Deze tekst is alleen beschikbaar in het Engels.
Performance anxiety, loneliness or a sense of being overwhelmed are all perfectly normal if you take on the challenge of studying abroad. But when these emotions prevent you from functioning as you would like, it might be time to look for a little help.
For a year now the independent psychologist Birgit Veskioja has offered an open mental health support group for internationals. The fortnightly sessions last for about an hour and are usually attended by three to five people, both international students and expats. There are no waiting lists; a diagnosis is not necessary.
Participants sit around a table, share their experiences, and respond to each other, with Veskioja acting as moderator. She gives short presentations on mindfulness and other topics, suggests exercises and sums up the takeaways. While the group is not affiliated with the university, the idea for starting it came from a student who thought it might be good to have a more informal and non-committal format to complement the psychological support UM offers.
"The more you face your problems, the stronger you are.”
You are not the only one struggling
“I want to help people develop coping strategies. But I rely a lot on group dynamics: we can source many suggestions from the participants,” Veskioja explains. She prefers the groups to be small and therefore intimate enough for people to feel comfortable opening up and sharing their problems.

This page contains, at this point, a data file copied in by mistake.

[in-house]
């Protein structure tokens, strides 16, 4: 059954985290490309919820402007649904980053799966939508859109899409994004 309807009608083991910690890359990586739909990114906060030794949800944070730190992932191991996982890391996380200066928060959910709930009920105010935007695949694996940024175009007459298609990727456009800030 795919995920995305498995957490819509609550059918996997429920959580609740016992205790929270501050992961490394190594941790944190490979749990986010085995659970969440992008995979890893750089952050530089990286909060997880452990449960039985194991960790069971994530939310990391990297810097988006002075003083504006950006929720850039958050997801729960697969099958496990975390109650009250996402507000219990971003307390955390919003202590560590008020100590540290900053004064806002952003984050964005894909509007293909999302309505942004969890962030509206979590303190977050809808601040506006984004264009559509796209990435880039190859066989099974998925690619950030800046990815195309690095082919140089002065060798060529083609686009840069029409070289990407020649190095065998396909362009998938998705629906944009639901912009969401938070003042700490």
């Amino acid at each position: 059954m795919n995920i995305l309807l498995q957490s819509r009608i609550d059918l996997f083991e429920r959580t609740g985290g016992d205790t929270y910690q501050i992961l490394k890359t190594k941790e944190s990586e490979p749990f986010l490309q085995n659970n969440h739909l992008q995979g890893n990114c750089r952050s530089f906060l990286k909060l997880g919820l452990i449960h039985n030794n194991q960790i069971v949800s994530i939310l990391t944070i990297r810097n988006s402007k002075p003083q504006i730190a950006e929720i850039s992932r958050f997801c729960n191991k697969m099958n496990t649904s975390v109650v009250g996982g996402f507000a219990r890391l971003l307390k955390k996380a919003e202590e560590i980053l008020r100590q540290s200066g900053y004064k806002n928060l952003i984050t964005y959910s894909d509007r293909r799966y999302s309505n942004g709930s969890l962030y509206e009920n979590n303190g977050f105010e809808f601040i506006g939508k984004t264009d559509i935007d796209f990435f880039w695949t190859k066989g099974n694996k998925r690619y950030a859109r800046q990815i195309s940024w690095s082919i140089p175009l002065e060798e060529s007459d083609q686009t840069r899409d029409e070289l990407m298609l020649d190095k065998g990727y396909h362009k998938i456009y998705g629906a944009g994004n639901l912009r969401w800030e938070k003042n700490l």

And people do open up – the support group is a safe place to share. “If you think about it, we hardly ever talk about things going badly when we are partying with friends or when we are with our families over Christmas. But in the support group, no one worries about your relationship becoming awkward or tells you what to do – they just listen and share their own experiences.”
While unique and deeply personal, the experiences are not that dissimilar from each other: feeling isolated away from home, feeling anxious in a new and different culture, feeling overwhelmed by the pressure to perform academically, etc. “Sometimes it just helps you to see that other people are struggling with these issues too,” says Veskioja.
Birgit Veskioja has moved to Maastricht from Estonia three years ago, having previously spent an Erasmus semester here. In 2012 she graduated from Tallinn University with a master’s in psychology, specialising in counselling psychology. She uses cognitive behavioural therapy, ACT, art therapy as well as mindfulness and motivational interviewing methods in her work.
Break out of your isolation and ask for help
Hers is a solution-based approach rooted in positive psychology but, she adds, there is already a huge benefit to overcoming the stigma and being open about your problems in front of others – the problems are neither uncommon nor unjustified: “Especially the first year can be very taxing: you have to get used to a new city, a new culture, PBL, and you have to build the social support network you will need later.”
Some would argue that drinking most nights, skipping lectures, drug consumption, and spending hours on end in front of YouTube are all part of student life, but it becomes pathological when these are your only strategies for dealing with negative emotions. “It’s a problem when avoidance behaviours restrict your freedom, when your life is out of balance.”
“The most important thing is to break out of your isolation and ask for help. The more you face your problems, the stronger you are.”
UM offers several kinds of mental health support, from student psychologist to workshops and trainings. SSC offers an overview.
You can contact a student psychologists Mondays and Thursdays between 16.00 and 16.30:
+31 43 388 52 12